Ciudad Hidalgo, Mexico
The smell of burning wood and plastic invades us as soon as we get out of the van. Smoke from campfires meets the cloud of dirt kicked up by our tires, stinging our eyes and leaving a scratch in our throat. In the distance, you can hear children splashing and playing in the Suchiate River, which separates Mexico – where we are – from Guatemala.
We head towards the murky brown water, walking under tall, thick trees that protect us from the brutal sun of the day. We are careful about where we step, avoiding pieces of cardboard used for beds and ducking under clothes hung to dry, careful not to encroach on anyone’s personal space or modest belongings. ‘A. Strangely, it looks more like a community rooted here for centuries than a migrant campsite.
And after the assault on the senses, comes the assault on the mind and the heart.
Stories abound of the people here, mostly from Venezuela, explaining why they left their homes and what they have experienced so far on their journey to Ciudad Hidalgo. The adults sometimes get emotional, but the children’s calm, matter-of-fact account is more shocking.
They had seen many deaths in the dangerous, muddy Darién Gap jungle passage from Colombia to Panama, a group of young cousins told me.
“I saw a woman, she had yellow hair and that part of her face was covered in blood,” says Mathias, 9, pointing to his right cheek.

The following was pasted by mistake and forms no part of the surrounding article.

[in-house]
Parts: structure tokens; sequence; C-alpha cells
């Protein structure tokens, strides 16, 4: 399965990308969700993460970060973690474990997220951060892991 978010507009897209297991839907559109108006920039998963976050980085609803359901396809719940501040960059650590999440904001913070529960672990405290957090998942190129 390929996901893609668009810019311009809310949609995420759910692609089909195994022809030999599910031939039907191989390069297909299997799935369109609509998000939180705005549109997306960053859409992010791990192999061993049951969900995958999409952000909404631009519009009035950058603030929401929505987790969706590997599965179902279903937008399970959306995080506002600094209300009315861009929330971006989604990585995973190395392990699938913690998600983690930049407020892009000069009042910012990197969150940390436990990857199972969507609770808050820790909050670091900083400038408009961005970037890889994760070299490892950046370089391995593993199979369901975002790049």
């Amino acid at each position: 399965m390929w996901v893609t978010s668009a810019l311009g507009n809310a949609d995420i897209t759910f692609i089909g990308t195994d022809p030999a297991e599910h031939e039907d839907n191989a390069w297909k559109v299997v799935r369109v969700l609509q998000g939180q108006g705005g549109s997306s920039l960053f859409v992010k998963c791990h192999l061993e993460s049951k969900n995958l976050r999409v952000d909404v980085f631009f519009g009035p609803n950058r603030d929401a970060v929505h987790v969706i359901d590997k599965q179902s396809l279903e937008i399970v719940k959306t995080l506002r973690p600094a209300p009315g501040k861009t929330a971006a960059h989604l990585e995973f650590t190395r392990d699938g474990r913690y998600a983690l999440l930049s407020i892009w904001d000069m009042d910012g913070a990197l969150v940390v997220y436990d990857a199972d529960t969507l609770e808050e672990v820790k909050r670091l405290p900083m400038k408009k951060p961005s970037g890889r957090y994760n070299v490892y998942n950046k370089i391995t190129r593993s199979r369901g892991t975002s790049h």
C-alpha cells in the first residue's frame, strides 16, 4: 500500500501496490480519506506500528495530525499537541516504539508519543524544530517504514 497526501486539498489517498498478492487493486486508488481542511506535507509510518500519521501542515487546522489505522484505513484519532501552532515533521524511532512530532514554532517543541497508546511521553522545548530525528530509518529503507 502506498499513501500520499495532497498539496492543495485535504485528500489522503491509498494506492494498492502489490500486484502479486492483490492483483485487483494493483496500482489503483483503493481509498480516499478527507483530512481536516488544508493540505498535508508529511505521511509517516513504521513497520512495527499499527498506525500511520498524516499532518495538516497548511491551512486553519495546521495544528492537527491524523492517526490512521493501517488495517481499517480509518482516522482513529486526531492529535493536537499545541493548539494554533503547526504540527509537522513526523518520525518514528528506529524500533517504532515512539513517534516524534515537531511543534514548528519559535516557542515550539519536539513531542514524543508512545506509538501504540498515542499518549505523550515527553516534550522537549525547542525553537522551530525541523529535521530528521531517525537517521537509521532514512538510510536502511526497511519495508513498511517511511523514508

I catch myself mid-interpretation from Spanish into English, realizing that I’m talking to children ages 6 to 12 as they describe in great detail what they experienced along the way.
“In the jungle, we despair, we believe that we are going to die in there,” says Mathias.
Her cousin Sofia, 12, adds: “We ran out of food. We were starving for one night. …We all lost weight. Her little brother Joandry lifts his shirt to show us his stomach, as if to corroborate the stories of his sister and cousin.
“It was hell,” Sofia said. “And every time we saw the end of the road, there was more to go and we saw dead people… lying on the ground. »
“It was hell,” Joandry, 6, confirms again, looking at me with eyes that have seen more than most adults.
Bonded by experience, where they’ve been and their hopes
The trauma of the journey that they have already endured, mixed with the common dream of reaching the United States, binds many people on the banks of the Suchiate, especially children.
Sofia was the first to catch our attention as she confidently and curiously asked us what we were doing here. We tell him that we are journalists. Her attention turns to the water and she excitedly points out the river and one of the many rafts. “This is my father!” she told us proudly. “It helps others stand out.”
A few meters away, sitting on the ground and leaning against a tree, is Susana, Sofia’s mother. She holds her 2-year-old son in her arms while Sofia’s other younger siblings play nearby. At first, Susana is more reserved – she gestures to Sofia to answer our questions for her. But little by little, she begins to open up, seeming to want to share their story.
Still in conversation with Sofia and Susana, I sit on a concrete step beneath an open-air structure used to store goods that cross the river illegally from Mexico to Guatemala. Sofia sits next to me as we watch the armada of rafts coming and going, with dozens more chained together and ready to deploy. They consist of two large black inner tubes, tied together with rope and wooden planks to support goods and people.